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Syrian factions reach cease-fire deal for southern Damascus

Weedah Hamzah, DPA on

Published in News & Features

BEIRUT -- Syrian factions have reached a cease-fire agreement for southern Damascus during a meeting in Cairo, Egypt's state media reported.

The deal includes opening main crossings and halting the forced displacement of people living in the rebel-held district of Eastern Ghouta, according to the state-run Al-Ahram newspaper.

It quoted Mohamed Alloush, the head of the political department in the Syrian rebel group Jaish al-Islam, as saying that Egypt had pledged to help break the siege on Eastern Ghouta using diplomatic means and allow in aid "in sufficient quantities to alleviate the suffering in the region."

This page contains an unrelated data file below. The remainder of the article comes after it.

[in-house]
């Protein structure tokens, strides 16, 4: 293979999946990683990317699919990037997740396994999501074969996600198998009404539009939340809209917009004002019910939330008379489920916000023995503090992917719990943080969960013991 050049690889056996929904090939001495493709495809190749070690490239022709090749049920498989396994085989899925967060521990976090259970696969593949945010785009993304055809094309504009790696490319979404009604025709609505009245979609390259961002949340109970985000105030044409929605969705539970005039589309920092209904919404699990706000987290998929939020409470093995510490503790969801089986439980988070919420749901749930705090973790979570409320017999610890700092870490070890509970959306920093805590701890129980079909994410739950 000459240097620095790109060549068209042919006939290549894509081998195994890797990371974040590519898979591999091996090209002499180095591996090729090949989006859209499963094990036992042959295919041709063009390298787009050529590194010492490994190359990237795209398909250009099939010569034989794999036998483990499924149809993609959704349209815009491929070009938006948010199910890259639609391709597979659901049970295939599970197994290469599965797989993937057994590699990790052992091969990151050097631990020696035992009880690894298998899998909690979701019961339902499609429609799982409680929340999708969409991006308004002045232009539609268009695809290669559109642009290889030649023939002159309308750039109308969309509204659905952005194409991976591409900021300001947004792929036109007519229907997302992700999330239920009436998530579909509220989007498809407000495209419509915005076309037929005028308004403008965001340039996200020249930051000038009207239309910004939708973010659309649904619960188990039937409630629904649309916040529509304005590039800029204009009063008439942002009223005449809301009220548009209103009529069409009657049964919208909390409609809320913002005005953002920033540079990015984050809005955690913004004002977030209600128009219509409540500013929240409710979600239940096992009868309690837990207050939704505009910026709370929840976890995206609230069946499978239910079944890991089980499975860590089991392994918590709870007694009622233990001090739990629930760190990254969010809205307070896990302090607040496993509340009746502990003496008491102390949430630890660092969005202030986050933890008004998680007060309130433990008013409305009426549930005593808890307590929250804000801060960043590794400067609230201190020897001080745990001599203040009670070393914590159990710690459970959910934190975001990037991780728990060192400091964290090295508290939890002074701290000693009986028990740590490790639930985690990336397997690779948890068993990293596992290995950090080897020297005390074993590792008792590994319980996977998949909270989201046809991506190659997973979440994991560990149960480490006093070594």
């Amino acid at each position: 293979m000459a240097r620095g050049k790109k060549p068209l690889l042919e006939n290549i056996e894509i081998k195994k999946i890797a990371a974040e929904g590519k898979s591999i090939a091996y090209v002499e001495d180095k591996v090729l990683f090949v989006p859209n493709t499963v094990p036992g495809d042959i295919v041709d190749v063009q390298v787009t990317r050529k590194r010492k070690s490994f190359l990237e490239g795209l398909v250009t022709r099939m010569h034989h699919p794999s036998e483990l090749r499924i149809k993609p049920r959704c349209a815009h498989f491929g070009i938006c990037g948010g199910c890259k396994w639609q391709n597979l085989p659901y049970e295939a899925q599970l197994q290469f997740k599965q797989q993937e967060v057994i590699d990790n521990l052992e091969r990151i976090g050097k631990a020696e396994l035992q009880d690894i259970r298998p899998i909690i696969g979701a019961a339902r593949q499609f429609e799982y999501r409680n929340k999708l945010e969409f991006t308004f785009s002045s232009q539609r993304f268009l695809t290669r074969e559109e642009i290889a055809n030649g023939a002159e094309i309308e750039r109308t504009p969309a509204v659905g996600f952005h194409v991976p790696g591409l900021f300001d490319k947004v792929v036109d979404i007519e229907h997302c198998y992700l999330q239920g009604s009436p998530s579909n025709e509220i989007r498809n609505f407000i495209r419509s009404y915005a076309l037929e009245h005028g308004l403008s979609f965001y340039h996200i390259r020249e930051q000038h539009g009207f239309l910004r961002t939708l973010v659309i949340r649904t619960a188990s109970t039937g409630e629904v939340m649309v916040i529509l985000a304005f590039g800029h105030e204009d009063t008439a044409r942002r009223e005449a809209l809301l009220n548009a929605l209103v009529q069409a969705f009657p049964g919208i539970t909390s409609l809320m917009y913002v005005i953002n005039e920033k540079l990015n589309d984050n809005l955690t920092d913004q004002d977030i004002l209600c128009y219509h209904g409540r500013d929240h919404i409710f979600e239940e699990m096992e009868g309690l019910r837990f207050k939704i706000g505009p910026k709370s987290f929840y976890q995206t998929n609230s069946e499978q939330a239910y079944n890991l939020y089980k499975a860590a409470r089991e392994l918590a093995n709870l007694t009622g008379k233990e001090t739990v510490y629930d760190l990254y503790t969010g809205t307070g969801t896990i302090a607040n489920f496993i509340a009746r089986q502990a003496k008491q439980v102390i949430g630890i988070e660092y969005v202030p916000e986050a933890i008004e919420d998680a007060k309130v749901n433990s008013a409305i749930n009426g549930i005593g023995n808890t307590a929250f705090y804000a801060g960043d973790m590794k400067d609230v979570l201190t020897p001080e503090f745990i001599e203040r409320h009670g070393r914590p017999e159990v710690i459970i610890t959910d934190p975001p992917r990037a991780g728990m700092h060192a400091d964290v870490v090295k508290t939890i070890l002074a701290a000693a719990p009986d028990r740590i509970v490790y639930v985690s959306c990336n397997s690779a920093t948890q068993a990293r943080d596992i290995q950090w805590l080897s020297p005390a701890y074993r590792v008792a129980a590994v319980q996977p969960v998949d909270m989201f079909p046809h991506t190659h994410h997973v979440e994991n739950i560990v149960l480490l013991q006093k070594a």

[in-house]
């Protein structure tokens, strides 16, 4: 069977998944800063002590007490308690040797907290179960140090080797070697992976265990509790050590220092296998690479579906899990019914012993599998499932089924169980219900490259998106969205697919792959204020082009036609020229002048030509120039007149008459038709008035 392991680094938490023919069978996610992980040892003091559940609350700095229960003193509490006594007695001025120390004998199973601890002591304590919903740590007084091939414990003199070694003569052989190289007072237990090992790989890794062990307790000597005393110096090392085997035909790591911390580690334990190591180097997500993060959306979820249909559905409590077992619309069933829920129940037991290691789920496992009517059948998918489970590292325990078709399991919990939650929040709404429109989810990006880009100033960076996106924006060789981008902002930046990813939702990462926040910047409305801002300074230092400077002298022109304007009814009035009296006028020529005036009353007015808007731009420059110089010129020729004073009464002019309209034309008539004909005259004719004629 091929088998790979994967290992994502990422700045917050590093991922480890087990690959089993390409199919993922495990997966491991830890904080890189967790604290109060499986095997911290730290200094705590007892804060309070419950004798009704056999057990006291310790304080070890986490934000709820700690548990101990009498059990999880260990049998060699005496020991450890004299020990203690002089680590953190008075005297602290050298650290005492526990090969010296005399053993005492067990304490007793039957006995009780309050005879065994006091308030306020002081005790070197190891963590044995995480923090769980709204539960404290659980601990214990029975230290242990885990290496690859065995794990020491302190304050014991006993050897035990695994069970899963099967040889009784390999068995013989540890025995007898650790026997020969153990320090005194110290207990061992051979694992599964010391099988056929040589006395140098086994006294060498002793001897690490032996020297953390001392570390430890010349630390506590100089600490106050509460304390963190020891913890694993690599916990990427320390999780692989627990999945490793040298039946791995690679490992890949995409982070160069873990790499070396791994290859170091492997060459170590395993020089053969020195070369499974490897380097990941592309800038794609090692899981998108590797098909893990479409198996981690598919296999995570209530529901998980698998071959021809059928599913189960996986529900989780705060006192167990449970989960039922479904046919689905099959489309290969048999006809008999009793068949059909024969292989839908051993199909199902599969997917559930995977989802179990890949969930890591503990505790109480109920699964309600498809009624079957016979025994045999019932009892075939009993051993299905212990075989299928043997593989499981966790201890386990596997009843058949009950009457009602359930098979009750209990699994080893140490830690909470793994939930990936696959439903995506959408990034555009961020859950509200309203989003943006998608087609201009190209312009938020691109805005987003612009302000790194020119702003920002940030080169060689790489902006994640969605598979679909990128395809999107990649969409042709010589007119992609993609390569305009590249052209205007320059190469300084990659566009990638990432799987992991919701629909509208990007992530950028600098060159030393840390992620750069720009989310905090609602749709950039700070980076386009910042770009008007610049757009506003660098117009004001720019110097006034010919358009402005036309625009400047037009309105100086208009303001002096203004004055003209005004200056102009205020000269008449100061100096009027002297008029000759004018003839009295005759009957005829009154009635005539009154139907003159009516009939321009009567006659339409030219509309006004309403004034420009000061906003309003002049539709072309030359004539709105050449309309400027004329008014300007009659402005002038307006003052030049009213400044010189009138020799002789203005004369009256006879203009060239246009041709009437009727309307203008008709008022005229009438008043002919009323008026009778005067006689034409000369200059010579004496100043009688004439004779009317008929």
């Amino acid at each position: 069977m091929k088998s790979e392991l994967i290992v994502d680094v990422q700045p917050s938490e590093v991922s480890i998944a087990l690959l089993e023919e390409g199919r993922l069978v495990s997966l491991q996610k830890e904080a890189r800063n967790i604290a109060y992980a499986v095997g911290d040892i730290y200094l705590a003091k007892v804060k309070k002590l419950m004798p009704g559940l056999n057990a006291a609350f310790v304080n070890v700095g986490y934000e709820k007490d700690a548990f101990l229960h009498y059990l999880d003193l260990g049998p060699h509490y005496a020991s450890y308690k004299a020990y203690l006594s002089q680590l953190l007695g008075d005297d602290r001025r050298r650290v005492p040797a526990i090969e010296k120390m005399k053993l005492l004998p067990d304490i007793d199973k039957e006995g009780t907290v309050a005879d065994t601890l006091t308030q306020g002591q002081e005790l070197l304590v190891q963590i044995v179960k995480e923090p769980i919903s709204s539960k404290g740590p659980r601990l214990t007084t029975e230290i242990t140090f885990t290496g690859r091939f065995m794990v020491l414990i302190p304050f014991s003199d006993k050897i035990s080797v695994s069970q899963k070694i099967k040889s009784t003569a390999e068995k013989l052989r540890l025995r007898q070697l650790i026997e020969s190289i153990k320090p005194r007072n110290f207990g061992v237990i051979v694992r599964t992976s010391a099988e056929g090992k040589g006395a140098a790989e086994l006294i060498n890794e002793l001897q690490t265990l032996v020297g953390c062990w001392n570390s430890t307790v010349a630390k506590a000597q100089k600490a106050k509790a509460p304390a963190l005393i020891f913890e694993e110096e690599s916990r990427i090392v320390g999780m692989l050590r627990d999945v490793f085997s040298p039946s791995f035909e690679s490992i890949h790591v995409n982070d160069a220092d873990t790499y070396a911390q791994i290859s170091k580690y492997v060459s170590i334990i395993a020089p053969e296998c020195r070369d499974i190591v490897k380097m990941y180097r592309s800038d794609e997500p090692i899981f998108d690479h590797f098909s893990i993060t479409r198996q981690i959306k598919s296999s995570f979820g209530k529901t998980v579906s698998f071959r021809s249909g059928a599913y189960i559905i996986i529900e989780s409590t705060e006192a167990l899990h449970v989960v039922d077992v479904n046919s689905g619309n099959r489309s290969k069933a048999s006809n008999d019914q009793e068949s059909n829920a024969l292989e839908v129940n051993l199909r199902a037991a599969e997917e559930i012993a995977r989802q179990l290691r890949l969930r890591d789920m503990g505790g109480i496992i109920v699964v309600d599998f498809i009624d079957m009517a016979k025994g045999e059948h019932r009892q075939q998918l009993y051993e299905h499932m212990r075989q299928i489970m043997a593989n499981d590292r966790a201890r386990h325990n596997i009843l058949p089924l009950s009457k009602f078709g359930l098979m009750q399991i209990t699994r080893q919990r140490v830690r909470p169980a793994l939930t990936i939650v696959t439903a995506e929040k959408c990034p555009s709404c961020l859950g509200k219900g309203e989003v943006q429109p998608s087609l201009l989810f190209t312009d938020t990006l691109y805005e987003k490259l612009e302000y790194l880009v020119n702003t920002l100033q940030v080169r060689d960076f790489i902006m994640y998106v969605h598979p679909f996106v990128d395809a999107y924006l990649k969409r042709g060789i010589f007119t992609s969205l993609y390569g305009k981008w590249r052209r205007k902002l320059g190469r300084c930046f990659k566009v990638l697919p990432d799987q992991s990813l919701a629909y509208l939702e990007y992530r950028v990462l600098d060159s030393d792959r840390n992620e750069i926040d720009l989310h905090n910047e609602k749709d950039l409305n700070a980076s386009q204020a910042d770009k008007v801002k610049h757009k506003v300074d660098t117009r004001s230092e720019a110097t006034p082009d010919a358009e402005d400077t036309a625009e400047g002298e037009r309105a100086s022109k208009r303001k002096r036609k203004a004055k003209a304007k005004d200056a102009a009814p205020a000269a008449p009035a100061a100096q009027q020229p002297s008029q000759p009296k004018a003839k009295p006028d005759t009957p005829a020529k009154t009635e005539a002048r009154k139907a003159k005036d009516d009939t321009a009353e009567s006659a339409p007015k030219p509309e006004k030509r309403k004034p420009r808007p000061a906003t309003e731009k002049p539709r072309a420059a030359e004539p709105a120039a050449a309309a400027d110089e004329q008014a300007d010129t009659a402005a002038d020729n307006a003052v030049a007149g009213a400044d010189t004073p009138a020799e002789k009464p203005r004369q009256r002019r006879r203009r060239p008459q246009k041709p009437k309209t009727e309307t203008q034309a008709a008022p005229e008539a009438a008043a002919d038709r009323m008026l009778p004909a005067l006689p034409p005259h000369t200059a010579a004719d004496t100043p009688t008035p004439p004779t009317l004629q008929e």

Eastern Ghouta, near Damascus, is one of the last strongholds of rebels fighting President Bashar Assad's forces and was the scene of a chemical weapon attack that killed hundreds in August 2013.

Late Thursday, at least 18 people were killed when an Islamic State suicide bomber driving a truck blew himself up among a group of refugees in northeast Syria, the head of the British-based Syrian Observatory for Human Rights, Rami Abdel Rahman, told dpa.

The state-run Syrian News Agency (SANA) said the attack took place in the Abu Fahs region, southwest of al Shadadi, in al-Hassakeh governorate.

The agency said dozens were killed or wounded in the attack.

Abdel Rahman said the attack targeted refugees who were fleeing Islamic State areas in the Deir al-Zour province in eastern Syria.

He added that the dead included civilians and members of the Asayish Kurdish police, who mainly control the area that was targeted by the attack.

The fighting has overwhelmed aid agencies as more than 1,000 people per day have been arriving in internal refugee camps around Raqqa in northeastern Syria and Deir al-Zour.

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